The city council may begin the new year with a bit of much-needed housekeeping.
City clerk-treasurer Cathy Lane on Monday took before council members a long list of rather outdated fees and ordinances, ones she hopes they will begin taking a look at to either update or do away with altogether in the coming months.
Fees, she pointed out, are meant to deter undesirable behavior, but some of the city’s are so low that they aren’t doing much good at all.
And many of them aren’t being enforced as a result.
A parking ticket, for instance, only costs $25 — so little that police rarely issue them, and rarely does the city go after an unpaid citation.
“It’s pointless to go after it because it’s such a small amount of money,” Lane said, adding that that same philosophy extends to several other fees as well.
Council president Tim Salters, too, said the city has fallen into the practice of not going after those who don’t pay “because we’re spending more money than we’re getting back.”
Council members commented, though on what people parking illegally — such as on sidewalks or curbs — has done to deteriorate streets.
“There are parts of Main Street that look awful,” said councilman Brian Grove. “The curbs are really taking a beating, so we need to get a handle on that.”
Lane, too, said the fees associated with the permits for the construction of a commercial building are quite low, just $3 per $1,000 set to be spent, but with a maximum of $25, barely enough to cover the city’s time in inspecting and issuing the permit at all.
Another area of concern, she said, is golf cart registration.
Those fees, she said, haven’t been updated since the initial ordinance allowing for golf carts on a handful of city streets was passed more than a decade ago.
The $12 annual fee, she said, “barely covers the cost of the stickers” that are placed on the back of the carts.
“We don’t want to make money. We just want to do a better job of keeping up with them.”
Parking signs, too, she said, present a similar issue.
People, per the Board of Works, can be granted parking signs to mark a handicapped or resident-only space on a city street.
Once those signs are granted, there is an annual fee of just over $90, but people rarely pay it, and city officials typically don’t go after the ones who don’t.
“There are a handful of people who pay that, and bless you,” Lane said to the council. “But we don’t even know where all they are.”
Councilman Marc McNeece suggested an inventory but admitted that would be laborious and time-consuming to complete.
The city, too, has a “mechanical license,” Lane said, one of which most people aren’t even aware.
The city’s ordinance governing mechanical licensure includes things like pinball machines, electrical pool tables or bowling machines, some amusement rides and even gambling devices, among other things.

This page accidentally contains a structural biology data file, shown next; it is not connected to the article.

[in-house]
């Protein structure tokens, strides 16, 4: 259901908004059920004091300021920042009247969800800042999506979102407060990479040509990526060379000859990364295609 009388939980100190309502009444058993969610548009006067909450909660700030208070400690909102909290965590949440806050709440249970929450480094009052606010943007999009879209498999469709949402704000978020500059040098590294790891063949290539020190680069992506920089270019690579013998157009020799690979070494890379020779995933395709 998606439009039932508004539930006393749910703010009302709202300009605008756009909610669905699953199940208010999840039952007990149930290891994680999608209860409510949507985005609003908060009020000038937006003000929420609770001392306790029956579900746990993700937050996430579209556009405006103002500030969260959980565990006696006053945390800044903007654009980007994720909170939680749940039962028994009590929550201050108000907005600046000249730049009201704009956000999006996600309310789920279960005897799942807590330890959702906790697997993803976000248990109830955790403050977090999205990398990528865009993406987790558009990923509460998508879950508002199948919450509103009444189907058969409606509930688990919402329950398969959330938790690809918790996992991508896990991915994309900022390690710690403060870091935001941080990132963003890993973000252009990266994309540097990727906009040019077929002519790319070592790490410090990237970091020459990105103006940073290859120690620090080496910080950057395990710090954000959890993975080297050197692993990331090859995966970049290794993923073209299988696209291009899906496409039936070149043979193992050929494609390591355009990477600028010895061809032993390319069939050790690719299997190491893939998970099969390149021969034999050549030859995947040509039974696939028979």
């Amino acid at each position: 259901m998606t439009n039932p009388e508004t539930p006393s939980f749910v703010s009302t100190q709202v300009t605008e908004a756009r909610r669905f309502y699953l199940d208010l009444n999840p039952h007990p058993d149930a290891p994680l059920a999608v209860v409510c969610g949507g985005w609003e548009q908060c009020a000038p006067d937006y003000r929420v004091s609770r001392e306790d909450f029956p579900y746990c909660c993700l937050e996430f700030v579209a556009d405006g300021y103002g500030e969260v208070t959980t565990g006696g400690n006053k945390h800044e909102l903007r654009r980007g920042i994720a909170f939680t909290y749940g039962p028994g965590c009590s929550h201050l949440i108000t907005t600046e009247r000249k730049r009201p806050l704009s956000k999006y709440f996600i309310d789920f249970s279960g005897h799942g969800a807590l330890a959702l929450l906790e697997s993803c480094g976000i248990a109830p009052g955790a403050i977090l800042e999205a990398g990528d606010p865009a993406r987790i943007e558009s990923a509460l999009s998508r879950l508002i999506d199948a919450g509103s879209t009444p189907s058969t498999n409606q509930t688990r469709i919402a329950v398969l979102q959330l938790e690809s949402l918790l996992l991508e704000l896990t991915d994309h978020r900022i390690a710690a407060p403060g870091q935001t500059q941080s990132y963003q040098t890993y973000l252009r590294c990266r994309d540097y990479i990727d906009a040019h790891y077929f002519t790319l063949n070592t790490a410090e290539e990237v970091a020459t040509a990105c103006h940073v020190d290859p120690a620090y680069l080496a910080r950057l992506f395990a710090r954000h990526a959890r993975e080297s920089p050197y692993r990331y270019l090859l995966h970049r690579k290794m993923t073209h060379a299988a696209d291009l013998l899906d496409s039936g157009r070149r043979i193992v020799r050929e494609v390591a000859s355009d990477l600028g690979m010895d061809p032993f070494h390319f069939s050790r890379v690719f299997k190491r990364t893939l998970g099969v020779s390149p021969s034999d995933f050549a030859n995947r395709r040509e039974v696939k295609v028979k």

Such machines are meant to be registered — and the associated fees paid — each year, but few actually do.
“Most communities issue a little sticker to place on them to show that they registered and paid, that way everybody knows you’re good until next year,” Lane said,.
And while a handful of local business owners do willingly pay the annual fee, many others don’t. And no one, she added, is really out looking for that compliance sticker, rendering it “insignificant,” she said.
And that, she added, begs a question.
“If we have an ordinance we’re not following, what’s the point of the ordinance?” she challenged the council. “We either need to be making sure it’s being followed or get rid of it.”
Many communities, too, issue licenses for food trucks, Lane added.
Food trucks are heavily legislated and permitted through the Knox County Health Department, but a city permit is not currently required.
“So we have no way of seeing who is coming into the city, where they’re setting up,” Lane said. “That might be something we want to look at.”
And to help offer guidance, Lane is looking to other Hoosier cities of a comparable size.
“I want to see what people close to us are doing,” she said. “Some are really progressive in that way, so it’s been good to see what they’re doing.”
Lane said her own eyes were opened to some of these issues when they opted to deny some transient merchant licenses during the pandemic.
The city passed legislation years ago that requires the permitting of transient merchants, such as those selling door-to-door, whether it be magazines or vacuums.
“That was passed as a way to keep track of who is coming into the city, where they’re going to be, because inevitably someone called the city saying someone was knocking on their door trying to sell something,” Lane said. “The city needed to be in a position to tell them whether they were legitimate or not.
“But during the pandemic, we denied people access to go door to door. They thought it was their right to do so, but we thought people had a right not to be bothered during a pandemic.”
Many of these outdated fees can likely be done simply by amending an existing ordinance; others will take new legislation altogether.
Manpower, too, is likely to be an issue. The more rules there are on the books, the more people it takes to enforce them, and right now all the city has is the city inspector to keep up with the work.
“This will take some coordination with my office,” Lane said, “but we are hoping (any updates or changes) will help us keep track and make it easier for people to renew these registrations.
“We have so many issues and complaints right now that we can’t follow up on everything. But the pandemic did open our eyes to a few things, making it easier for residents was one concern.
“We are trying to keep better track all of this miscellaneous income. We want to be proactive instead of reactive.”